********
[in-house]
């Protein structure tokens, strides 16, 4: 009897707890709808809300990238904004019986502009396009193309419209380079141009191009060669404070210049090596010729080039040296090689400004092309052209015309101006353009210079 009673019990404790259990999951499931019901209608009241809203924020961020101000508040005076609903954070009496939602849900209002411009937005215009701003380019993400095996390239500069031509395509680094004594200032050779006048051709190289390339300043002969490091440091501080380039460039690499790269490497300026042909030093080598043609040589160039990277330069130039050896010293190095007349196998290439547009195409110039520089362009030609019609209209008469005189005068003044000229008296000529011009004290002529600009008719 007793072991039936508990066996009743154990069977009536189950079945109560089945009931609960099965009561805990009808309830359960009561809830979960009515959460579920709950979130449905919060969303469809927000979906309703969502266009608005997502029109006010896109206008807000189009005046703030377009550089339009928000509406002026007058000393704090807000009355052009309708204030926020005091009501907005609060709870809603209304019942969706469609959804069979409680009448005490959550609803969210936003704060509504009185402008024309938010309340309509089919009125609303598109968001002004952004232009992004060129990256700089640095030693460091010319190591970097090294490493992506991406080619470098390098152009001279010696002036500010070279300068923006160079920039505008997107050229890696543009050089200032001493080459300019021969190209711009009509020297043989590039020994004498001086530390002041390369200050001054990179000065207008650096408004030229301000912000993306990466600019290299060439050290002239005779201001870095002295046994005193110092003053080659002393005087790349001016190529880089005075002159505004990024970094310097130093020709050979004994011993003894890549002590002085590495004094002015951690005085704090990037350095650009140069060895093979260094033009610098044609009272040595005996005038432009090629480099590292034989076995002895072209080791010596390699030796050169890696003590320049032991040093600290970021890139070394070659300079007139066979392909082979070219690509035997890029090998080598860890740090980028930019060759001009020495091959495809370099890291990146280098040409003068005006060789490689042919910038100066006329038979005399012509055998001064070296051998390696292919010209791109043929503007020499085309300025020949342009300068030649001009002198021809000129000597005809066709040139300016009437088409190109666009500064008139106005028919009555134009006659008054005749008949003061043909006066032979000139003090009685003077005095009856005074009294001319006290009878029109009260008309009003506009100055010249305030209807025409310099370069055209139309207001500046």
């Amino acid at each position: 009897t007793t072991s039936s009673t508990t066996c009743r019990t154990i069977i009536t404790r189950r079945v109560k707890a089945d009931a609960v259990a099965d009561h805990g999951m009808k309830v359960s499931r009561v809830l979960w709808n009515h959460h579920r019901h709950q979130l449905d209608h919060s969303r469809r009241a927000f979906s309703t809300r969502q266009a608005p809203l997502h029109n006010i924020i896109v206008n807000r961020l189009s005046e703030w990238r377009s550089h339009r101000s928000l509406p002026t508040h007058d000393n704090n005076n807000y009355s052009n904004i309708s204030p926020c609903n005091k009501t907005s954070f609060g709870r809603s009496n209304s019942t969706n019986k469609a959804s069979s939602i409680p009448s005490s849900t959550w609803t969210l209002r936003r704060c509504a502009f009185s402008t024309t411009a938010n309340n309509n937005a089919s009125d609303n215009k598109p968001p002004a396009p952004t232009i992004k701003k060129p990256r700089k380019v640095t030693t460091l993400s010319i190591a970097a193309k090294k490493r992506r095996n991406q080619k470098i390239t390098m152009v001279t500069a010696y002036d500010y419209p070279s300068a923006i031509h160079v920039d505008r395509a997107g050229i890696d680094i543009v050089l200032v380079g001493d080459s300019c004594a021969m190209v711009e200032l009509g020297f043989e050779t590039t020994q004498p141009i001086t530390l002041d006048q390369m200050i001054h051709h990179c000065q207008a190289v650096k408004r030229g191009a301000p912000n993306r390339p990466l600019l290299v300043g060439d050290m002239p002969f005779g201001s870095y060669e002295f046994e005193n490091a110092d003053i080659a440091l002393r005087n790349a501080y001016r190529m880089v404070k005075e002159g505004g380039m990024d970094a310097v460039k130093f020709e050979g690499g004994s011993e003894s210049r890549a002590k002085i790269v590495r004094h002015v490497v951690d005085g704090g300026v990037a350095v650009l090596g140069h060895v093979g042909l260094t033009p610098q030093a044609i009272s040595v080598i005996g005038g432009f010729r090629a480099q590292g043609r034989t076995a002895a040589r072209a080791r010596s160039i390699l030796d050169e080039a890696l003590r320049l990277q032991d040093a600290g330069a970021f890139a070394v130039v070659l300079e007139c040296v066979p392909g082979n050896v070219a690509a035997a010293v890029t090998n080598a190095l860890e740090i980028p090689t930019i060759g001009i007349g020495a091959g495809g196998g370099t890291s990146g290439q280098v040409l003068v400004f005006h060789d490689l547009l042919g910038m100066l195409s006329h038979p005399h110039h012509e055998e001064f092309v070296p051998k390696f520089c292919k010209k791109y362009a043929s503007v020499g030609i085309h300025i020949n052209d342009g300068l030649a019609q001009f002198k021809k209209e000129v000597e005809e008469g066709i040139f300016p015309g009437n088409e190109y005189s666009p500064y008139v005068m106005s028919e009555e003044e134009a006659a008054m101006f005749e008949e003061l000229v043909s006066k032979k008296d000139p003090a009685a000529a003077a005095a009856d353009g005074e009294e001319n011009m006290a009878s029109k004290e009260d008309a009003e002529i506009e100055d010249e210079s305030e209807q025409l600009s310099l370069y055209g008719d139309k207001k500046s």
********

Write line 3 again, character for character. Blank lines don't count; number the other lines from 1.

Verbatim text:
């Amino acid at each position: 009897t007793t072991s039936s009673t508990t066996c009743r019990t154990i069977i009536t404790r189950r079945v109560k707890a089945d009931a609960v259990a099965d009561h805990g999951m009808k309830v359960s499931r009561v809830l979960w709808n009515h959460h579920r019901h709950q979130l449905d209608h919060s969303r469809r009241a927000f979906s309703t809300r969502q266009a608005p809203l997502h029109n006010i924020i896109v206008n807000r961020l189009s005046e703030w990238r377009s550089h339009r101000s928000l509406p002026t508040h007058d000393n704090n005076n807000y009355s052009n904004i309708s204030p926020c609903n005091k009501t907005s954070f609060g709870r809603s009496n209304s019942t969706n019986k469609a959804s069979s939602i409680p009448s005490s849900t959550w609803t969210l209002r936003r704060c509504a502009f009185s402008t024309t411009a938010n309340n309509n937005a089919s009125d609303n215009k598109p968001p002004a396009p952004t232009i992004k701003k060129p990256r700089k380019v640095t030693t460091l993400s010319i190591a970097a193309k090294k490493r992506r095996n991406q080619k470098i390239t390098m152009v001279t500069a010696y002036d500010y419209p070279s300068a923006i031509h160079v920039d505008r395509a997107g050229i890696d680094i543009v050089l200032v380079g001493d080459s300019c004594a021969m190209v711009e200032l009509g020297f043989e050779t590039t020994q004498p141009i001086t530390l002041d006048q390369m200050i001054h051709h990179c000065q207008a190289v650096k408004r030229g191009a301000p912000n993306r390339p990466l600019l290299v300043g060439d050290m002239p002969f005779g201001s870095y060669e002295f046994e005193n490091a110092d003053i080659a440091l002393r005087n790349a501080y001016r190529m880089v404070k005075e002159g505004g380039m990024d970094a310097v460039k130093f020709e050979g690499g004994s011993e003894s210049r890549a002590k002085i790269v590495r004094h002015v490497v951690d005085g704090g300026v990037a350095v650009l090596g140069h060895v093979g042909l260094t033009p610098q030093a044609i009272s040595v080598i005996g005038g432009f010729r090629a480099q590292g043609r034989t076995a002895a040589r072209a080791r010596s160039i390699l030796d050169e080039a890696l003590r320049l990277q032991d040093a600290g330069a970021f890139a070394v130039v070659l300079e007139c040296v066979p392909g082979n050896v070219a690509a035997a010293v890029t090998n080598a190095l860890e740090i980028p090689t930019i060759g001009i007349g020495a091959g495809g196998g370099t890291s990146g290439q280098v040409l003068v400004f005006h060789d490689l547009l042919g910038m100066l195409s006329h038979p005399h110039h012509e055998e001064f092309v070296p051998k390696f520089c292919k010209k791109y362009a043929s503007v020499g030609i085309h300025i020949n052209d342009g300068l030649a019609q001009f002198k021809k209209e000129v000597e005809e008469g066709i040139f300016p015309g009437n088409e190109y005189s666009p500064y008139v005068m106005s028919e009555e003044e134009a006659a008054m101006f005749e008949e003061l000229v043909s006066k032979k008296d000139p003090a009685a000529a003077a005095a009856d353009g005074e009294e001319n011009m006290a009878s029109k004290e009260d008309a009003e002529i506009e100055d010249e210079s305030e209807q025409l600009s310099l370069y055209g008719d139309k207001k500046s």